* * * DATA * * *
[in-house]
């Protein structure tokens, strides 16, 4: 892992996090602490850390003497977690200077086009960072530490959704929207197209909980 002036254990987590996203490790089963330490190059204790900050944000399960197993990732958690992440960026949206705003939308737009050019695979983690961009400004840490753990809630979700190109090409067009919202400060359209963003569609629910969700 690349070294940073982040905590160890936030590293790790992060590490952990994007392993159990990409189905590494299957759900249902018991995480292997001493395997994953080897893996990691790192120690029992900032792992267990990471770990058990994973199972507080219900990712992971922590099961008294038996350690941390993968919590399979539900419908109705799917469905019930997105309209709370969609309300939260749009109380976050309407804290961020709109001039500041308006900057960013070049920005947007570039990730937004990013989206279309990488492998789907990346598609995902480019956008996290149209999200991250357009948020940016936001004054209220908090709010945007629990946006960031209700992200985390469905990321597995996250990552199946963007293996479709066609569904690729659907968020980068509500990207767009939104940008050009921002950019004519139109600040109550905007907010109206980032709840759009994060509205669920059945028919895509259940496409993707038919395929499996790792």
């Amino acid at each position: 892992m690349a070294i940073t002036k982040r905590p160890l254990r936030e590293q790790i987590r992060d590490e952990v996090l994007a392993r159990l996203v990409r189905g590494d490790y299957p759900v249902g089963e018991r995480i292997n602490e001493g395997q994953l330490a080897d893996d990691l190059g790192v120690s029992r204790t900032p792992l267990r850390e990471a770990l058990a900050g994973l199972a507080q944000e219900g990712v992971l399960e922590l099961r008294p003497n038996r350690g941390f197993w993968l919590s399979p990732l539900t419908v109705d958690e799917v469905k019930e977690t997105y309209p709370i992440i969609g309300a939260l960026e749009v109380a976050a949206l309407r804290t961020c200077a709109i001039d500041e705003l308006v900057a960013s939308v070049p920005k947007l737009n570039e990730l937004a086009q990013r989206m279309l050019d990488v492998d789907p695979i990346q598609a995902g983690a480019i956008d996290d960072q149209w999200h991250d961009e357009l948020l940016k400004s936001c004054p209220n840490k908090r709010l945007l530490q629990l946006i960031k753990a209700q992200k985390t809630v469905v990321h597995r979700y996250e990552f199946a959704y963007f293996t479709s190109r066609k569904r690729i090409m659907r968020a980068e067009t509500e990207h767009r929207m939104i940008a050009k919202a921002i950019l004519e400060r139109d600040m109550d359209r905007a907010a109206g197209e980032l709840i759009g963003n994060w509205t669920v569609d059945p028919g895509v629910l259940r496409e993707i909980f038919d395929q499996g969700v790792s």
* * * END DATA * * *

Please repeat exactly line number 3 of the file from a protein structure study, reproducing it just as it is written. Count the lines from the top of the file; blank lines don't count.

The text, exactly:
């Amino acid at each position: 892992m690349a070294i940073t002036k982040r905590p160890l254990r936030e590293q790790i987590r992060d590490e952990v996090l994007a392993r159990l996203v990409r189905g590494d490790y299957p759900v249902g089963e018991r995480i292997n602490e001493g395997q994953l330490a080897d893996d990691l190059g790192v120690s029992r204790t900032p792992l267990r850390e990471a770990l058990a900050g994973l199972a507080q944000e219900g990712v992971l399960e922590l099961r008294p003497n038996r350690g941390f197993w993968l919590s399979p990732l539900t419908v109705d958690e799917v469905k019930e977690t997105y309209p709370i992440i969609g309300a939260l960026e749009v109380a976050a949206l309407r804290t961020c200077a709109i001039d500041e705003l308006v900057a960013s939308v070049p920005k947007l737009n570039e990730l937004a086009q990013r989206m279309l050019d990488v492998d789907p695979i990346q598609a995902g983690a480019i956008d996290d960072q149209w999200h991250d961009e357009l948020l940016k400004s936001c004054p209220n840490k908090r709010l945007l530490q629990l946006i960031k753990a209700q992200k985390t809630v469905v990321h597995r979700y996250e990552f199946a959704y963007f293996t479709s190109r066609k569904r690729i090409m659907r968020a980068e067009t509500e990207h767009r929207m939104i940008a050009k919202a921002i950019l004519e400060r139109d600040m109550d359209r905007a907010a109206g197209e980032l709840i759009g963003n994060w509205t669920v569609d059945p028919g895509v629910l259940r496409e993707i909980f038919d395929q499996g969700v790792s």